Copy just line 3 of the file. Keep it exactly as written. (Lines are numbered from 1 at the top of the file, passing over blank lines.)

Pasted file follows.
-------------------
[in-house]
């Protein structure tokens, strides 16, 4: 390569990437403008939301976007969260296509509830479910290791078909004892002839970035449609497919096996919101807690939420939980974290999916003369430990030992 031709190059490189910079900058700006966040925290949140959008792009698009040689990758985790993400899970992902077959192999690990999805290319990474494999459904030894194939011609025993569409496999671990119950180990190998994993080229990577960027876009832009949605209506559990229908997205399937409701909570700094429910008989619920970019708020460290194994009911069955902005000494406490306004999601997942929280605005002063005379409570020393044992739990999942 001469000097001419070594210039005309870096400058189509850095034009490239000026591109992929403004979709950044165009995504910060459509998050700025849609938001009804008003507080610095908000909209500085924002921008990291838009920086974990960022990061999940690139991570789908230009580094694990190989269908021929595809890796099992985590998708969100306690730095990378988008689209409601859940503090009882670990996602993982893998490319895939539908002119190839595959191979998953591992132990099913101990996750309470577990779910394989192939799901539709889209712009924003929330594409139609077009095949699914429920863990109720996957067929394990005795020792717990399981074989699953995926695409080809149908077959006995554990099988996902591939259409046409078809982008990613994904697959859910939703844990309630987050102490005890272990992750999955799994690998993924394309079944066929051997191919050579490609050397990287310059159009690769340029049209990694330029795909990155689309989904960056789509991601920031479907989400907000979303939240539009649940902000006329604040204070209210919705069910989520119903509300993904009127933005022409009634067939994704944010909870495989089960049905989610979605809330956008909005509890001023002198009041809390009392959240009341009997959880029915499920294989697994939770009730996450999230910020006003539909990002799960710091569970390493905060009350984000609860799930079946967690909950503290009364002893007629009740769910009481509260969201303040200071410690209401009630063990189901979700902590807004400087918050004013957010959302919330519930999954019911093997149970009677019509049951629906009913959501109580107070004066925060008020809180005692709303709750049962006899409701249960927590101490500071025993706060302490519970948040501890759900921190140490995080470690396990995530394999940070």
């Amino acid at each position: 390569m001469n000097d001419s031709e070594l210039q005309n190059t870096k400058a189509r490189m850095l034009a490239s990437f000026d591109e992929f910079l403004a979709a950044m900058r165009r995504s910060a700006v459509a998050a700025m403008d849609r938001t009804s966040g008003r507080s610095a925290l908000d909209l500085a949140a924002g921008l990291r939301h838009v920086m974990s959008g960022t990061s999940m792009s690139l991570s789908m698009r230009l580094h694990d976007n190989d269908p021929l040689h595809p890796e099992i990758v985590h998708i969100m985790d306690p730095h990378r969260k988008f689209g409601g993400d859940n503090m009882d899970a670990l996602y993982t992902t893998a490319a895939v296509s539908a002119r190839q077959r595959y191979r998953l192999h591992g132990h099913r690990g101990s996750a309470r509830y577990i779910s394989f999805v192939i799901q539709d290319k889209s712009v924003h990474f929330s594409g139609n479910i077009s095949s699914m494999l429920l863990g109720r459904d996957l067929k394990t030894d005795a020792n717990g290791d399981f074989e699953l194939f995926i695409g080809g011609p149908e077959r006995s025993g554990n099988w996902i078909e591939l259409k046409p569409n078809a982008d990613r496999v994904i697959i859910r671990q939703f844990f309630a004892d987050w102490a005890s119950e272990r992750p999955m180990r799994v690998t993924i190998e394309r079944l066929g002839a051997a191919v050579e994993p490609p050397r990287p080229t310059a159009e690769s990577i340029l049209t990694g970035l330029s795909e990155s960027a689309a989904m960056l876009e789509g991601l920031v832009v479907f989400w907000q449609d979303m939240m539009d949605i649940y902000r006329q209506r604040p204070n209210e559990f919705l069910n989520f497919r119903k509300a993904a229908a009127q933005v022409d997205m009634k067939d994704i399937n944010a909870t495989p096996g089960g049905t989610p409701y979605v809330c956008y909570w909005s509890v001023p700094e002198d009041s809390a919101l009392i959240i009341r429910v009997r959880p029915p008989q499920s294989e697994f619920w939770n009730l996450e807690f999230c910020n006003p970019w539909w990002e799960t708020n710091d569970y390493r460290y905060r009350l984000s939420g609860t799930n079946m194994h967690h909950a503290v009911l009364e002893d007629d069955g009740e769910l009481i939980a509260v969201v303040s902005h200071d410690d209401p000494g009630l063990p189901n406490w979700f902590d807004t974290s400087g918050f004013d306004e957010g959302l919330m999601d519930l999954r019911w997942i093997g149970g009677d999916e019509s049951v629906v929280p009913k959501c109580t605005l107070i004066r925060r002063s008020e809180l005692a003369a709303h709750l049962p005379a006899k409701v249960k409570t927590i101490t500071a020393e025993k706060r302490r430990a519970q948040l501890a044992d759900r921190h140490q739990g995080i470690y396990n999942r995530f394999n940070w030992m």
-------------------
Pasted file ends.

């Amino acid at each position: 390569m001469n000097d001419s031709e070594l210039q005309n190059t870096k400058a189509r490189m850095l034009a490239s990437f000026d591109e992929f910079l403004a979709a950044m900058r165009r995504s910060a700006v459509a998050a700025m403008d849609r938001t009804s966040g008003r507080s610095a925290l908000d909209l500085a949140a924002g921008l990291r939301h838009v920086m974990s959008g960022t990061s999940m792009s690139l991570s789908m698009r230009l580094h694990d976007n190989d269908p021929l040689h595809p890796e099992i990758v985590h998708i969100m985790d306690p730095h990378r969260k988008f689209g409601g993400d859940n503090m009882d899970a670990l996602y993982t992902t893998a490319a895939v296509s539908a002119r190839q077959r595959y191979r998953l192999h591992g132990h099913r690990g101990s996750a309470r509830y577990i779910s394989f999805v192939i799901q539709d290319k889209s712009v924003h990474f929330s594409g139609n479910i077009s095949s699914m494999l429920l863990g109720r459904d996957l067929k394990t030894d005795a020792n717990g290791d399981f074989e699953l194939f995926i695409g080809g011609p149908e077959r006995s025993g554990n099988w996902i078909e591939l259409k046409p569409n078809a982008d990613r496999v994904i697959i859910r671990q939703f844990f309630a004892d987050w102490a005890s119950e272990r992750p999955m180990r799994v690998t993924i190998e394309r079944l066929g002839a051997a191919v050579e994993p490609p050397r990287p080229t310059a159009e690769s990577i340029l049209t990694g970035l330029s795909e990155s960027a689309a989904m960056l876009e789509g991601l920031v832009v479907f989400w907000q449609d979303m939240m539009d949605i649940y902000r006329q209506r604040p204070n209210e559990f919705l069910n989520f497919r119903k509300a993904a229908a009127q933005v022409d997205m009634k067939d994704i399937n944010a909870t495989p096996g089960g049905t989610p409701y979605v809330c956008y909570w909005s509890v001023p700094e002198d009041s809390a919101l009392i959240i009341r429910v009997r959880p029915p008989q499920s294989e697994f619920w939770n009730l996450e807690f999230c910020n006003p970019w539909w990002e799960t708020n710091d569970y390493r460290y905060r009350l984000s939420g609860t799930n079946m194994h967690h909950a503290v009911l009364e002893d007629d069955g009740e769910l009481i939980a509260v969201v303040s902005h200071d410690d209401p000494g009630l063990p189901n406490w979700f902590d807004t974290s400087g918050f004013d306004e957010g959302l919330m999601d519930l999954r019911w997942i093997g149970g009677d999916e019509s049951v629906v929280p009913k959501c109580t605005l107070i004066r925060r002063s008020e809180l005692a003369a709303h709750l049962p005379a006899k409701v249960k409570t927590i101490t500071a020393e025993k706060r302490r430990a519970q948040l501890a044992d759900r921190h140490q739990g995080i470690y396990n999942r995530f394999n940070w030992m």